February tends to be a quiet time in the garden, with most plants still slumbering through winter, and the pines, spruces, hollies, and junipers providing the occasional spot of green. Though this may seem like a time for hibernating and preparing for spring, there are a few plants that put their efforts into the colder months.
The vernal witch hazel (Hamamelis vernalis) is a multi-branched shrub native to rocky streamsides in Missouri, with the unique aspect of flowering in mid-to-late winter. As the occasional warm days approach in February and March, small, spindly flowers unfurl along the spreading branches of the vernal witch hazel, resembling tiny ribbons dangling from the gray-brown stems. The flowers range in color from pure yellow to a copper-red but are most often yellow with a red center. Hamamelis vernalis blossoms will retract on colder days to avoid frost damage, unraveling at the sign of another warm winter afternoon – this helps to ensure that flowers are accessible only when pollinators are active, and extends the blooming period to last over the course of 4-6 weeks.
Powerfully fragrant, the cinnamon-sweet scent given off by the blooms of the vernal witch hazel serve to attract the infrequent pollinators that emerge on days at or above 40 degrees Fahrenheit. Honey bees, along with some of our native bees (and even some butterflies), emerge from their burrows or hives to forage, cleanse, and stretch their wings on a rare day in late winter that warms above the 40 degree mark, and Hamamelis vernalis serves as an excellent buffet of pollen and nectar in an otherwise bleak time for pollinators. The Spring Azure butterfly uses the vernal witch hazel as its larval host. The witch hazel is an easily grown shrub, typically 6-10 feet tall with a slightly thinner spread. Hamamelis prefers full sun to part shade and will tolerate a variety of soils, though moisture is appreciated.
A shrub similar in shape and size to the vernal witch hazel, the American hazelnut puts on a slightly different show in late winter. While the fragrant, colorful blooms of Hamamelis are center-stage, the American hazelnut (Corylus americana) dangles countless catkins along its branches, which serve as a vital winter food source for Wild Turkey and the Ruffed Grouse. The textural show can be dazzling, especially if the hazelnut is planted with a lighter background, showcasing the suspended catkins as they dance in the slightest breeze. Corylus americana provides myriad benefits to wildlife: larvae of 14 different moth species feed on either the leaves or the nuts, the small-but-beautiful Juvenal’s Duskywing butterfly caterpillar feeds on the leaves, the hazelnuts are eaten by Ring-Necked Pheasant, Bobwhite Quail, Prairie Chicken, Red-Bellied Woodpecker, and Blue Jay, as well as chipmunks, squirrels, and mice. Occasionally, when American hazelnut grows near streams and ponds, beavers will feed on the stems and use them for construction. The hazelnuts are also edible to humans, though the familiar hazelnut flavoring is typically provided by the European filbert (Corylus avellana). This densely-branched, native shrub grows to 10 feet – rarely to 15 feet – and prefers full sun to part shade. American hazelnut is a suckering, thicket-forming shrub, though this is easily controlled by pruning suckers. Growing in a variety of habitats, Corylus americana is a low-maintenance shrub requiring little water once established.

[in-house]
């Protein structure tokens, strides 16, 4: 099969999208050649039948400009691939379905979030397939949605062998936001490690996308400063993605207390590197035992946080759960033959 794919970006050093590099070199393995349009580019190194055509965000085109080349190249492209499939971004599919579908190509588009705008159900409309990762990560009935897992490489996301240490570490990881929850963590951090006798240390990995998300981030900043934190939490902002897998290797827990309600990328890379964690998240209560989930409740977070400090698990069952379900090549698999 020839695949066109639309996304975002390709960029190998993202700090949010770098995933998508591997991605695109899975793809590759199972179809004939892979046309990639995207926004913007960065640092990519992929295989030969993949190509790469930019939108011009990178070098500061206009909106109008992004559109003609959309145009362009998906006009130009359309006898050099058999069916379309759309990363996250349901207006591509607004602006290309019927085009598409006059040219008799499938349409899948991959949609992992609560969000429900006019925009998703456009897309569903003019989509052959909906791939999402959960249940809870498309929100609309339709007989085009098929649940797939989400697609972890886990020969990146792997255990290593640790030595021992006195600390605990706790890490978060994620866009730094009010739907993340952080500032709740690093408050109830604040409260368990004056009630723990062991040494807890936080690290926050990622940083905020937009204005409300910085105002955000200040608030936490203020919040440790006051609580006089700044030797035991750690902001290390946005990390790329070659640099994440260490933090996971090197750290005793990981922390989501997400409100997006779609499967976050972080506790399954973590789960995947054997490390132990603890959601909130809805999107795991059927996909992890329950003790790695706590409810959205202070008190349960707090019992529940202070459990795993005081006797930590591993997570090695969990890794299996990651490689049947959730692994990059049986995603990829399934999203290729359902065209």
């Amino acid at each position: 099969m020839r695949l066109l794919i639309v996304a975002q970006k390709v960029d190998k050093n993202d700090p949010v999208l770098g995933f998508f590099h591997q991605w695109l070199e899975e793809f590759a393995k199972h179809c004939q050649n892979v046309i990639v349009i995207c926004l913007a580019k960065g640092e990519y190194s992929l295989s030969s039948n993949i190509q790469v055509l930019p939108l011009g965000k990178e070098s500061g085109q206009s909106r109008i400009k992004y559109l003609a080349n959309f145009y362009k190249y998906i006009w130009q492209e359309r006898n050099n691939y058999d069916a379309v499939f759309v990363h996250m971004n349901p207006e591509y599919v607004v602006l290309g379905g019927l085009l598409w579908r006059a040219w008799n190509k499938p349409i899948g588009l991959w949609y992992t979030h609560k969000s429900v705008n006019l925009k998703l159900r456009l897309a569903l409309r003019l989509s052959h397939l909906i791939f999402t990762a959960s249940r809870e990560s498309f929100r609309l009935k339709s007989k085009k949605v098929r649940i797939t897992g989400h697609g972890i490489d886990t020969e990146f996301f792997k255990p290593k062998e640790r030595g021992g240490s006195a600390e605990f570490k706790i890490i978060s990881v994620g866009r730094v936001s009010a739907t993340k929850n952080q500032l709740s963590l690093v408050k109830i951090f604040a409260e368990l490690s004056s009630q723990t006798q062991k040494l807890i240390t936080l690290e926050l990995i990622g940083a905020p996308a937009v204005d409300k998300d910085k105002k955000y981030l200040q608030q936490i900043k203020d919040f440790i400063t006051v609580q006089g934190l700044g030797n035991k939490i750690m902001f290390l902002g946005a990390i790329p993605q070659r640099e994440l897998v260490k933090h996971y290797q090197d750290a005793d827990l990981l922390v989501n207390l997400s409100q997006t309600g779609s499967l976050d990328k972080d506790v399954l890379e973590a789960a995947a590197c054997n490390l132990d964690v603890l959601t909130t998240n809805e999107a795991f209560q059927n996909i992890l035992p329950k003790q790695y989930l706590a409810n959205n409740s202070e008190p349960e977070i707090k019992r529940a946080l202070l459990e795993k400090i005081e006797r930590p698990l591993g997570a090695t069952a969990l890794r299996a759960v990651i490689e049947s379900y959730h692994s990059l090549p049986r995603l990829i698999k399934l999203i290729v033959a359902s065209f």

In addition to our native shrubs seeking attention when the stage is otherwise empty, some species of exotic bulbs begin to put on a show as the weather warms in late winter. Crocuses (Crocus spp) are typically the first to bloom, though there are autumn-flowering crocuses as well. Available in shades of yellow, white, and purple, the spring crocus is a flamboyant, brightly-colored sight welcomed by the anxious gardener. Their thin, grass-like foliage – growing just a few inches high – is often lost in a mixed turf, until the bulbous blooms begin to emerge, erupting into a six-petal show of floral gaudiness at its best. Crocuses are excellent companions to other spring-flowering bulbs, and these dainty bulbs help to extend the spring bulb season earlier into the winter. Plant spring-flowering crocus in the fall, in high numbers to achieve maximum effect, and alongside your daffodils, hyacinths, tulips, and other spring bulbs. The early bloom period serves as a source of food for some pollinators, though our non-native honey bees seem to be the primary consumer. The familiar spice saffron is derived from Crocus sativus, an autumn-flowering crocus. Winter does not have to be drab, boring, and cold – your garden can be filled with scents and sights with the right combination of these unique plants!
Compiled by Cara L. Crocker